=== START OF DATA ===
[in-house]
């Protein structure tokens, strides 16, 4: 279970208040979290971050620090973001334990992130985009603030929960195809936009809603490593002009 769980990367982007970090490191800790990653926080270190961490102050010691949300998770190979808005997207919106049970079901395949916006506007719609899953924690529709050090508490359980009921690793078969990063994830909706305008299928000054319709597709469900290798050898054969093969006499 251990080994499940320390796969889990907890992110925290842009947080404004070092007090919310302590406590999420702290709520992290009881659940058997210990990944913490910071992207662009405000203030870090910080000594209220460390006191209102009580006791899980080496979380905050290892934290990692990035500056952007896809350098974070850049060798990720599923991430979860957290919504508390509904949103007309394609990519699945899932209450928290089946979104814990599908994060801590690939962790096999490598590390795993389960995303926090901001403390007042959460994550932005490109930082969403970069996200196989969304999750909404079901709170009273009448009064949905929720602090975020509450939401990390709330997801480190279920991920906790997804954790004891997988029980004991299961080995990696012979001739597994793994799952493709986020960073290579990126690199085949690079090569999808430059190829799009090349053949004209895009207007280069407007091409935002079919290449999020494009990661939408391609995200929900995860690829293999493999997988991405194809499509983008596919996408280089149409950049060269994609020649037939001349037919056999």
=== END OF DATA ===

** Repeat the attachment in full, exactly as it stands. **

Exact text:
[in-house]
């Protein structure tokens, strides 16, 4: 279970208040979290971050620090973001334990992130985009603030929960195809936009809603490593002009 769980990367982007970090490191800790990653926080270190961490102050010691949300998770190979808005997207919106049970079901395949916006506007719609899953924690529709050090508490359980009921690793078969990063994830909706305008299928000054319709597709469900290798050898054969093969006499 251990080994499940320390796969889990907890992110925290842009947080404004070092007090919310302590406590999420702290709520992290009881659940058997210990990944913490910071992207662009405000203030870090910080000594209220460390006191209102009580006791899980080496979380905050290892934290990692990035500056952007896809350098974070850049060798990720599923991430979860957290919504508390509904949103007309394609990519699945899932209450928290089946979104814990599908994060801590690939962790096999490598590390795993389960995303926090901001403390007042959460994550932005490109930082969403970069996200196989969304999750909404079901709170009273009448009064949905929720602090975020509450939401990390709330997801480190279920991920906790997804954790004891997988029980004991299961080995990696012979001739597994793994799952493709986020960073290579990126690199085949690079090569999808430059190829799009090349053949004209895009207007280069407007091409935002079919290449999020494009990661939408391609995200929900995860690829293999493999997988991405194809499509983008596919996408280089149409950049060269994609020649037939001349037919056999």